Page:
Because the Houston Texans beat the hapless (zero hap) Cleveland Browns, all Texas Fuddruckers are offering a free milkshake, hand-spun the old-fashioned way, with purchase of any combo meal Monday — and every Monday after a Texans victory. 

Tickets for Weird Al Yankovic’s “Ridiculously Self-Indulgent Ill-Advised Vanity Tour” stop at Stafford Centre, April 24, 2018, go on sale 10 a.m. Thursday at staffordcentre.com. Tickets for normal people will be $45-$60. True Weird Al fans can purchase VIP tickets for $279, which include: a seat in the first 15 rows, meet and greet with their hero, an autograph, photo (with your camera), custom-framed setlist, souvenir VIP laminate, crowd-free merch shopping and limited-edition Weird Al watch with moving limbs as hour and minute hands.

Why is Anthony Bourdain’s CNN travel show called Parts Unknown when, so far among his 80 episodes, he’s visited Los Angeles, Tokyo, Detroit, Las Vegas, Mexico City, Moscow, Madrid, Shanghai, Miami, Budapest, Houston and London? These “parts” are hardly “unknown.” OK, he’s done New Jersey, which qualifies.

And why is Channel 26 calling its nightly 10 pm news show Isiah Factor: Uncensored? Until I hear host Isiah Carey drop an F-bomb, there's an FCC-imposed gag order. 

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Yordan Alvarez's homer in Wednesday's game gave him 100 RBI on the season. Photo by Rich Schultz/Getty Images

Winners of three straight, six of their last seven, and eight of their last ten, the Astros had the chance to move yet another game closer to clinching their playoff spot if they could secure the series with a win against the Angels on Wednesday. Even though it looked as though they were headed towards a loss in extra innings, they would ultimately come out ahead.

Final Score (12 innings): Astros 9, Angels 5

Astros' Record: 91-61, first in the AL West

Winning Pitcher: Yimi Garcia (4-9)

Losing Pitcher: Sam Selman (0-1)

Garcia goes six shutout innings

Although he didn't have swing-and-miss dominance in this start, Luis Garcia could still capitalize on a struggling Angels offense and post a shutout quality start against them. He allowed three walks and three hits throughout his outing but stranded all of them while getting outs on balls in play. His final line: 6.0 IP, 3 H, 0 ER, 3 BB, 1 K, 79 P.

Alvarez reaches 100 RBI as Houston's offense keeps rolling

That performance had Garcia in line for the win, as two homers handed him a 3-0 advantage which he held. Houston once again used early offense to take a first-inning lead, as a leadoff walk by Jose Altuve turned into a monster 456-foot by Yordan Alvarez, pushing him to 100 RBI on the season. The score held at 2-0 until the top of the fifth, when Jason Castro led that frame off with a solo homer to extend the lead to three runs.

Extras in Anaheim

Phil Maton was first out of Houston's bullpen in the bottom of the seventh, but a single, double, and walk loaded the bases with no outs to put him in a jam. A lineout kept the runners put for the first out, but a single and a walk would make it a one-run game and left the bases loaded as Maton would get pulled.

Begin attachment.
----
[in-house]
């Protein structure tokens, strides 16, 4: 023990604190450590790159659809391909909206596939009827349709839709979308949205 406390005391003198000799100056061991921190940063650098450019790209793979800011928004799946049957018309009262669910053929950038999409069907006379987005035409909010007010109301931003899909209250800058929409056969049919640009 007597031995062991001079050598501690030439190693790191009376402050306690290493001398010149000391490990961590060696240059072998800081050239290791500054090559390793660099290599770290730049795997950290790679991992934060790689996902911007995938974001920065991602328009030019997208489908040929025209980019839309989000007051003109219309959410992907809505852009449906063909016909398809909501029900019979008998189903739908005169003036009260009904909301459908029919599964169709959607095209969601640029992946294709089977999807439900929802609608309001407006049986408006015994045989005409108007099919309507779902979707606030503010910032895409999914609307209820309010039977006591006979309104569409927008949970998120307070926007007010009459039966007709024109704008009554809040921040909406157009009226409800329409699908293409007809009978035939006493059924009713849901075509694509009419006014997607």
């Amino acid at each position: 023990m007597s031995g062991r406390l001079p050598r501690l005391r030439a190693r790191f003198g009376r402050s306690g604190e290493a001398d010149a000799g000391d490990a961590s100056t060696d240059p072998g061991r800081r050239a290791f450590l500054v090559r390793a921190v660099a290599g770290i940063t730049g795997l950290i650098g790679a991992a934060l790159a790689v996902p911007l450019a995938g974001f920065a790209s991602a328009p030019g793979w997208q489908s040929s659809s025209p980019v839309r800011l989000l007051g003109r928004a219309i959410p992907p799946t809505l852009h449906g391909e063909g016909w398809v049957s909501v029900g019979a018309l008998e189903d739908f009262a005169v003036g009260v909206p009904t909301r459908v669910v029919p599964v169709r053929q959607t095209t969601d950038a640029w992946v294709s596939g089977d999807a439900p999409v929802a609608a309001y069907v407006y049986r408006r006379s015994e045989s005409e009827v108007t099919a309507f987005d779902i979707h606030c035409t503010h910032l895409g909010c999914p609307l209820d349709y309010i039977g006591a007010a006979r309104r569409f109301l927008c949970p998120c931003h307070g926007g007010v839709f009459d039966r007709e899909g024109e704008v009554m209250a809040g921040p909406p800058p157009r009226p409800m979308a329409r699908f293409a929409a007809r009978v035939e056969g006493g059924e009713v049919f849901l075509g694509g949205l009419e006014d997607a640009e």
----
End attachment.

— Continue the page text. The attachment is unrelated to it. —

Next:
Kendall Graveman entered to try and stop the bleeding, but after a force out at home to put that within reach, Jack Mayfield came through for Los Angeles with a go-ahead three-run double, giving the Angels their first lead of the series at 5-3. In the top of the eighth, a walk by Alex Bregman brought Alvarez back to the plate, and he would nearly miss a game-tying homer and instead got an RBI-single to make it 5-4.

Alvarez would still come in to tie the game, hustling home from second on an RBI single by Yuli Gurriel to knot things up 5-5. Brooks Raley was Houston's next reliever, and he sat down LA in order with two strikeouts. Still tied in the bottom of the ninth, Ryan Pressly came in to force extras, and despite being shadowed by the winning run on the bases after a leadoff single, retired the next three batters to send the game to the tenth.

Astros keep battling and take it in the twelfth

Jake Meyers took second base as Houston's free runner in the top of the tenth, but he would go nowhere as the Astros went down in order, giving the Angels another chance at a walk-off. Instead of giving Shohei Ohtani a free pass immediately, Houston would let Blake Taylor throw two balls to him before giving him the intentional walk.

Taylor then gave up a single to load the bases with no outs, and after getting a force out at home for the first out, Yimi Garcia would replace him. Thanks to a great play by Chas McCormick, giving him multiple in the game, the Astros would live to see another inning as he would make a great catch in right field and then throw out Ohtani at home.

In the top of the eleventh, a sac fly by Yuli Gurriel moved Aledmys Diaz to third, but that's as close as Houston would come, leaving them stuck at five runs. After Garcia retired three more batters in the bottom of the eleventh, the game moved to the twelfth, where Houston would get back in front on an RBI single by Jake Meyers, then padded the new lead on a two-RBI double by Jose Altuve, who would also score on a sac fly by Alex Bregman, making it 9-5. Josh James came in and wrapped things up in the bottom half as Houston secured the series victory and reduced their magic number to two against Oakland and three against Seattle.

Up Next: The finale of this four-game series, and the last time these two teams will meet this year, will be an 8:38 PM Central start on Thursday. The expected pitching matchup is Alex Cobb (8-3, 3.59 ERA) for Los Angeles and Lance McCullers Jr. (12-4, 3.11 ERA) for Houston.